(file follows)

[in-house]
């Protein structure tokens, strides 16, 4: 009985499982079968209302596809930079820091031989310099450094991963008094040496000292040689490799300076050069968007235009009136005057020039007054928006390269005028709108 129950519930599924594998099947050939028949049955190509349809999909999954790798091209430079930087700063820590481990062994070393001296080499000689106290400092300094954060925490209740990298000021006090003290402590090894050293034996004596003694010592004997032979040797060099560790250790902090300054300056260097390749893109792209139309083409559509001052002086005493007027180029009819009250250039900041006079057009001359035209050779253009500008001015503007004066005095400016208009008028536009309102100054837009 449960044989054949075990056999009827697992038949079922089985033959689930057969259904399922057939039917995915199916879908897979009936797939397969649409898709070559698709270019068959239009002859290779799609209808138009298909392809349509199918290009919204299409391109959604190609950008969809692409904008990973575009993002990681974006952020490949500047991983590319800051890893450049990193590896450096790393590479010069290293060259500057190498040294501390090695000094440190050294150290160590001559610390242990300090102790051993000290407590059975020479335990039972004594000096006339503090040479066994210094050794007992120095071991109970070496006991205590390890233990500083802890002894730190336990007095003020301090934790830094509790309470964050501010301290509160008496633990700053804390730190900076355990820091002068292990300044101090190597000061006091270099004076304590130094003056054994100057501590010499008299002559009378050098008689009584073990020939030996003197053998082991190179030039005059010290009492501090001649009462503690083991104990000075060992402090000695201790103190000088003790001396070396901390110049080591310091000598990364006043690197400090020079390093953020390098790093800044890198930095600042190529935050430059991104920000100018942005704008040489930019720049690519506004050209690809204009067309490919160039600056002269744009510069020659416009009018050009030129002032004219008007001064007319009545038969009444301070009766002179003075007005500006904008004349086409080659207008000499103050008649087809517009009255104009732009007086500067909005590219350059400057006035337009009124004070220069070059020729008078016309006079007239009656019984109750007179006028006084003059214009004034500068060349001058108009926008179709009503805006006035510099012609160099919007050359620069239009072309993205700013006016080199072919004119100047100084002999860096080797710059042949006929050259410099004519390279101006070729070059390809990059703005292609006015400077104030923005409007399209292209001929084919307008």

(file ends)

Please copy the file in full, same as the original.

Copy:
[in-house]
């Protein structure tokens, strides 16, 4: 009985499982079968209302596809930079820091031989310099450094991963008094040496000292040689490799300076050069968007235009009136005057020039007054928006390269005028709108 129950519930599924594998099947050939028949049955190509349809999909999954790798091209430079930087700063820590481990062994070393001296080499000689106290400092300094954060925490209740990298000021006090003290402590090894050293034996004596003694010592004997032979040797060099560790250790902090300054300056260097390749893109792209139309083409559509001052002086005493007027180029009819009250250039900041006079057009001359035209050779253009500008001015503007004066005095400016208009008028536009309102100054837009 449960044989054949075990056999009827697992038949079922089985033959689930057969259904399922057939039917995915199916879908897979009936797939397969649409898709070559698709270019068959239009002859290779799609209808138009298909392809349509199918290009919204299409391109959604190609950008969809692409904008990973575009993002990681974006952020490949500047991983590319800051890893450049990193590896450096790393590479010069290293060259500057190498040294501390090695000094440190050294150290160590001559610390242990300090102790051993000290407590059975020479335990039972004594000096006339503090040479066994210094050794007992120095071991109970070496006991205590390890233990500083802890002894730190336990007095003020301090934790830094509790309470964050501010301290509160008496633990700053804390730190900076355990820091002068292990300044101090190597000061006091270099004076304590130094003056054994100057501590010499008299002559009378050098008689009584073990020939030996003197053998082991190179030039005059010290009492501090001649009462503690083991104990000075060992402090000695201790103190000088003790001396070396901390110049080591310091000598990364006043690197400090020079390093953020390098790093800044890198930095600042190529935050430059991104920000100018942005704008040489930019720049690519506004050209690809204009067309490919160039600056002269744009510069020659416009009018050009030129002032004219008007001064007319009545038969009444301070009766002179003075007005500006904008004349086409080659207008000499103050008649087809517009009255104009732009007086500067909005590219350059400057006035337009009124004070220069070059020729008078016309006079007239009656019984109750007179006028006084003059214009004034500068060349001058108009926008179709009503805006006035510099012609160099919007050359620069239009072309993205700013006016080199072919004119100047100084002999860096080797710059042949006929050259410099004519390279101006070729070059390809990059703005292609006015400077104030923005409007399209292209001929084919307008």